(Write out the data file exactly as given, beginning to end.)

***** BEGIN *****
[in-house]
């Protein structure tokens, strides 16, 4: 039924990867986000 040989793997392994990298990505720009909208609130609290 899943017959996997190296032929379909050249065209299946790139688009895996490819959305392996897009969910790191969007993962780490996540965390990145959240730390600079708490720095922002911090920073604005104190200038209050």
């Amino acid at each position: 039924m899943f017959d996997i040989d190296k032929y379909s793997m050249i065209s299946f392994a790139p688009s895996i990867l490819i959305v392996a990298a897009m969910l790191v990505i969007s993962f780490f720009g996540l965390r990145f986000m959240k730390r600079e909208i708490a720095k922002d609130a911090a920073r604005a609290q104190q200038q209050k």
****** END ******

[in-house]
């Protein structure tokens, strides 16, 4: 039924990867986000 040989793997392994990298990505720009909208609130609290 899943017959996997190296032929379909050249065209299946790139688009895996490819959305392996897009969910790191969007993962780490996540965390990145959240730390600079708490720095922002911090920073604005104190200038209050």
């Amino acid at each position: 039924m899943f017959d996997i040989d190296k032929y379909s793997m050249i065209s299946f392994a790139p688009s895996i990867l490819i959305v392996a990298a897009m969910l790191v990505i969007s993962f780490f720009g996540l965390r990145f986000m959240k730390r600079e909208i708490a720095k922002d609130a911090a920073r604005a609290q104190q200038q209050k």